It reminds me of the status of life science in Russia under Stalin. Trofim Lysenko was an agronomist who developed a new theory of inheritance of characteristics, in line with Party philosophy. Today, the word Lysenkoism is used colloquially to describe the manipulation or distortion of the scientific process as a way to reach a predetermined conclusion as dictated by an ideological bias, often related to social or political objectives.
Readers will recall that another government once interfered in process by introducing legislation, and was condemned loudly by the protest lobby, claiming a perversion of due process. It was the Tasmanian government, and the issue was the pulp mill. Now, another government has interfered in process by introducing legislation, and is praised by the protest lobby for taking decisive action. I guess the difference is one was trying to get something started, while the other is trying to stop something being started. The hypocrisy is overwhelming.
It is also disappointing to see the local politicians follow the mob. It would have been asking too much I guess for our local crew to provide some leadership and direction. Populist politics thrives when there is no vision. “I must follow them for I am their leader’.
On the day of his announcement, Minister Burke wrote to a number of people, thanking them for their activist efforts.
One response he got was as follows:
What an absolute disgrace. And what a hypocrite.
Will you now be consistent and place the same onerous conditions on every trawler fishing in Australian waters? Of course you won't.
And what does this say about your respect for the scientists that advised you. You might as well sack all of them while you are about it, and simply go along with the mob.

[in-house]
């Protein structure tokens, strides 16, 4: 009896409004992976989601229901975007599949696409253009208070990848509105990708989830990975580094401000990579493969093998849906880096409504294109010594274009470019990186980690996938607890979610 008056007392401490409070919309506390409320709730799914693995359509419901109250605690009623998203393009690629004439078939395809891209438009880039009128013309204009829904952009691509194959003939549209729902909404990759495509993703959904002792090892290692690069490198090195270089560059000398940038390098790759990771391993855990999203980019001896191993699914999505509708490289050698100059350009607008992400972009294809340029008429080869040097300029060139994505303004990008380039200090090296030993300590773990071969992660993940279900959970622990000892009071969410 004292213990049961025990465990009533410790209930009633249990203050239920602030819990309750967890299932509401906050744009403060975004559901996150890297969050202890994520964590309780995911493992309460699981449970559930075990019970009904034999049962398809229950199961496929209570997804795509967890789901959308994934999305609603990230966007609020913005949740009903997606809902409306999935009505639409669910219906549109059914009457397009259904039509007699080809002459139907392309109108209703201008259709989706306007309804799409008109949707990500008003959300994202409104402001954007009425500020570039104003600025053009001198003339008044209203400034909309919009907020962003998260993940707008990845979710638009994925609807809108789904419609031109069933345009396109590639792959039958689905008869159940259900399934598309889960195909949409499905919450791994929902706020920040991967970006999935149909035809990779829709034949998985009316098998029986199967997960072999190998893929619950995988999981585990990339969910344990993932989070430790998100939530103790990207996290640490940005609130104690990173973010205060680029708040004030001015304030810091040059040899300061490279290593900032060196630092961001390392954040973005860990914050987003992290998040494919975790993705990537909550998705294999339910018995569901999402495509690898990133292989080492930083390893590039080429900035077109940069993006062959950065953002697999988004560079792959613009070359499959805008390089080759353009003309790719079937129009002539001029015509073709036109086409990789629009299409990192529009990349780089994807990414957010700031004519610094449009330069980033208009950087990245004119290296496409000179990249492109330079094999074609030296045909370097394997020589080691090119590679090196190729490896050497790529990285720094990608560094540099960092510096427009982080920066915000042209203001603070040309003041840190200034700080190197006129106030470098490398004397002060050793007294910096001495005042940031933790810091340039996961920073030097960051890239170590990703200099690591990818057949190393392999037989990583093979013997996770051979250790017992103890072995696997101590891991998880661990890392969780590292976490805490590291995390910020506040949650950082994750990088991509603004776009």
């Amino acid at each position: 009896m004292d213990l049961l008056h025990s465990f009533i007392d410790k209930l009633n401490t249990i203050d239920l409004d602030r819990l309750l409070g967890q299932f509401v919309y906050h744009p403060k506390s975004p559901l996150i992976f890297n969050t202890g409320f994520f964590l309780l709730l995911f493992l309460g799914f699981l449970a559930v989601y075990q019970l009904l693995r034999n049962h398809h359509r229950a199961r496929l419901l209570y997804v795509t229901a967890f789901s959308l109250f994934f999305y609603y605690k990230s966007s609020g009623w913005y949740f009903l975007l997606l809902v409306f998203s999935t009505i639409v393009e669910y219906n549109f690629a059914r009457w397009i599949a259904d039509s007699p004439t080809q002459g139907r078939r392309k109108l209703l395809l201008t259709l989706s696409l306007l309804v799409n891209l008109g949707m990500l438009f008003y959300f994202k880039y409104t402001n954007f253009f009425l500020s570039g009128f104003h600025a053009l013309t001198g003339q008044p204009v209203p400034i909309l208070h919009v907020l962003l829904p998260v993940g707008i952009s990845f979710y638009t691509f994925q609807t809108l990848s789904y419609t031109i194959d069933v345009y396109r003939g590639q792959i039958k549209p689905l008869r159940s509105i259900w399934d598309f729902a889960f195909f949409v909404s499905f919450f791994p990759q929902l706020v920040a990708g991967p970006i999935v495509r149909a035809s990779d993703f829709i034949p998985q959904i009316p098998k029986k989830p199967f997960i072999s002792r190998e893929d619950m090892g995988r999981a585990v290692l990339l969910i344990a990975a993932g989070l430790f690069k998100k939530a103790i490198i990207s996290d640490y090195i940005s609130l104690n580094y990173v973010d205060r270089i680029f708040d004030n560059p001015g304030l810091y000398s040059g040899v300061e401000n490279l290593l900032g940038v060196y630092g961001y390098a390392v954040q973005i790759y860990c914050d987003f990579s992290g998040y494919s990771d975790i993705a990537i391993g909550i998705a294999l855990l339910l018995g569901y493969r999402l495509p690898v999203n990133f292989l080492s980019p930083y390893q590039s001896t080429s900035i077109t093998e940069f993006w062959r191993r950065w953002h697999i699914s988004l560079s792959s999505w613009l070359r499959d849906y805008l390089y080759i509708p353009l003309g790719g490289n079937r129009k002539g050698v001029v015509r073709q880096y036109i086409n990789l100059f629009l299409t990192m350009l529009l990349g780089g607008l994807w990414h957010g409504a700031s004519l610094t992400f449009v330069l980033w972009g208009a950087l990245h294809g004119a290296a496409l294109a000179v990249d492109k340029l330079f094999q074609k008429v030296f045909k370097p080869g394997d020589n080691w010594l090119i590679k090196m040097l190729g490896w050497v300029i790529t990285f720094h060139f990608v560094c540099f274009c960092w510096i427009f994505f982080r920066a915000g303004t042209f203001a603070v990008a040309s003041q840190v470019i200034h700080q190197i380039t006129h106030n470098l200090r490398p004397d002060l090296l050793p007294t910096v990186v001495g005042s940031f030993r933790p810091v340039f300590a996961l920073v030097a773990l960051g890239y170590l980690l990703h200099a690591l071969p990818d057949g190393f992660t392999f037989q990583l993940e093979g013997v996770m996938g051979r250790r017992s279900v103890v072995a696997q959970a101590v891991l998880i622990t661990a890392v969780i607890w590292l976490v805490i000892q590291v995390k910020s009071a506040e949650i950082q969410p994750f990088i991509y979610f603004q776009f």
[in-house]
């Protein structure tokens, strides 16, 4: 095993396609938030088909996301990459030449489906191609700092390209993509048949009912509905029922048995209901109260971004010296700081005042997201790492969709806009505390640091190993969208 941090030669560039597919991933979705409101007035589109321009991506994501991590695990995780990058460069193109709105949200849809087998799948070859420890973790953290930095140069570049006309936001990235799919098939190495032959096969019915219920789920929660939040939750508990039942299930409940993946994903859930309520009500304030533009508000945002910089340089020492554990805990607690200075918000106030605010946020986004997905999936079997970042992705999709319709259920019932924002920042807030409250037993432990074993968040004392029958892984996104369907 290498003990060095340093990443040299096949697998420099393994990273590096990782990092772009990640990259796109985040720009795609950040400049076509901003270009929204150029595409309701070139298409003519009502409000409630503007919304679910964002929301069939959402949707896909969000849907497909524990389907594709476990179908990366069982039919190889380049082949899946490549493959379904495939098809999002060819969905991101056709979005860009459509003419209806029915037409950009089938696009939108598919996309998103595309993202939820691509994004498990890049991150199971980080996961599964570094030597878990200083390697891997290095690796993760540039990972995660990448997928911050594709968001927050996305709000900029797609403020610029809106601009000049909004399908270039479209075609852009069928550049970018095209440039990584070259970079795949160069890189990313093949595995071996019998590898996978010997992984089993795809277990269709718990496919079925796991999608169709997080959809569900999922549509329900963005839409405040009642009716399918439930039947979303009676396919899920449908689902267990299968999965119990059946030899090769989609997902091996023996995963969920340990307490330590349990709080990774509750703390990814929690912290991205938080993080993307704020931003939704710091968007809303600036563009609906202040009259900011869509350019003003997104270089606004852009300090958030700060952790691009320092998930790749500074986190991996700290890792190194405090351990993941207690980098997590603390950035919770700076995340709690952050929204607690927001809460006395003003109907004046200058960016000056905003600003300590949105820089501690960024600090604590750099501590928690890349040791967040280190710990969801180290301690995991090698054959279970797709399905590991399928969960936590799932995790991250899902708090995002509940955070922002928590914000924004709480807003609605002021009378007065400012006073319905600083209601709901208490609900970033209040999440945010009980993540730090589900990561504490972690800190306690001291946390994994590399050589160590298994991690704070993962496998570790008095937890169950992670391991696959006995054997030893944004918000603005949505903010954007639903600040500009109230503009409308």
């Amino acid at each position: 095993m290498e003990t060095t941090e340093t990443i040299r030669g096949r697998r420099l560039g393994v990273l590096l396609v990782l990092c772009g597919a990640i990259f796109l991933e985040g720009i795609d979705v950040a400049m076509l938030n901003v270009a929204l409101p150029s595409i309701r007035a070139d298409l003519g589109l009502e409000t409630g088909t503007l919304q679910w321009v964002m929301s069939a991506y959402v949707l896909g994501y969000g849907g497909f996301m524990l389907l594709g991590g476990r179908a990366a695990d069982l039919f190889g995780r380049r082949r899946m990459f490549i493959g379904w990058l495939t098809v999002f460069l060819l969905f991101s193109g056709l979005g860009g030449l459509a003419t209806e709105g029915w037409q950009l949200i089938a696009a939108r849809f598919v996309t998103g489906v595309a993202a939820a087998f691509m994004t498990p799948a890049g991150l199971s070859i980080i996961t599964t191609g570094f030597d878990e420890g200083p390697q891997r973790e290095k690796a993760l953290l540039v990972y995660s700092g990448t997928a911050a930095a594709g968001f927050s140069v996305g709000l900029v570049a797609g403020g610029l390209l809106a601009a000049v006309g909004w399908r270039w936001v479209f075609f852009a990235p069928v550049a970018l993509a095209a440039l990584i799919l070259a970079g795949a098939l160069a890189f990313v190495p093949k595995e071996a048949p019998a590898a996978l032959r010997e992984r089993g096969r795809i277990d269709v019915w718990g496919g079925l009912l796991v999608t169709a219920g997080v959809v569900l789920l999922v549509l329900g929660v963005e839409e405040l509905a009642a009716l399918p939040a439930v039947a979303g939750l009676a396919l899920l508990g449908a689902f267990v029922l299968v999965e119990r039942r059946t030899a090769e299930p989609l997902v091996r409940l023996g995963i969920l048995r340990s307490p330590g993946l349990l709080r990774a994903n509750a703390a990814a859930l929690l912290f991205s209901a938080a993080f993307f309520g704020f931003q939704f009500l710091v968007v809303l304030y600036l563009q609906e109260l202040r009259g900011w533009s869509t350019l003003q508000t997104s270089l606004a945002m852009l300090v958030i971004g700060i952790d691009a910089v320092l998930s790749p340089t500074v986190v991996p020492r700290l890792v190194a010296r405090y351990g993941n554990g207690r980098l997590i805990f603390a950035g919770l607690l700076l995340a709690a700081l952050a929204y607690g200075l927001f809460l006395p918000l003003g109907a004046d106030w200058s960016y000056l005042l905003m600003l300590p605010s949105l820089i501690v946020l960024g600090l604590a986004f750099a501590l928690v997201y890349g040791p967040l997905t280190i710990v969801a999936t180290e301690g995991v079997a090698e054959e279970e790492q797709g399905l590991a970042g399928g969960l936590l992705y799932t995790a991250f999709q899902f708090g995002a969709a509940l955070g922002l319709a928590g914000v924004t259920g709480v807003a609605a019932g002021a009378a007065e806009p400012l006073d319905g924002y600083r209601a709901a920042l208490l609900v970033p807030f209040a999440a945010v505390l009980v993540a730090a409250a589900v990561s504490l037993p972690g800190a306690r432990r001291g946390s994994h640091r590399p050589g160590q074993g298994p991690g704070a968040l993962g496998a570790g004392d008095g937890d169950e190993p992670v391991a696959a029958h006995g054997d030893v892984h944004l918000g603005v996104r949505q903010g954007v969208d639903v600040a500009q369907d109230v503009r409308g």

A bad day for you, and a sad day for your party.
Maybe he will read it, I certainly hope he does.
The Premier is away on a trade mission to China, while the Economic Development is having school holidays. It is left to the Deputy Premier to make some sense out of this mess, as well as trying to resolve the closure of the King Island abattoir and the flawed IGA process.
The trade mission to China will indeed be an interesting exercise for the Premier. It will be difficult to explain that we want investment on the one hand, while on the other we keep on changing the ground rules on such things as forestry (the IGA), mining (the looming Tarkine debate), and fisheries (retrospective legislation). Even promoting our education system will be problematic when we treat those who we train with such disdain.
The state requires a leadership that can lead from the front, that can handle criticism and stick to what it believes, that can start things rather than stop things, that can encourage investment through a consistent and positive approach, and that can ensure a secure environment for employment, as distinct from the populist approach of appeasing the mob.
We have a way to go to get there, that’s for sure.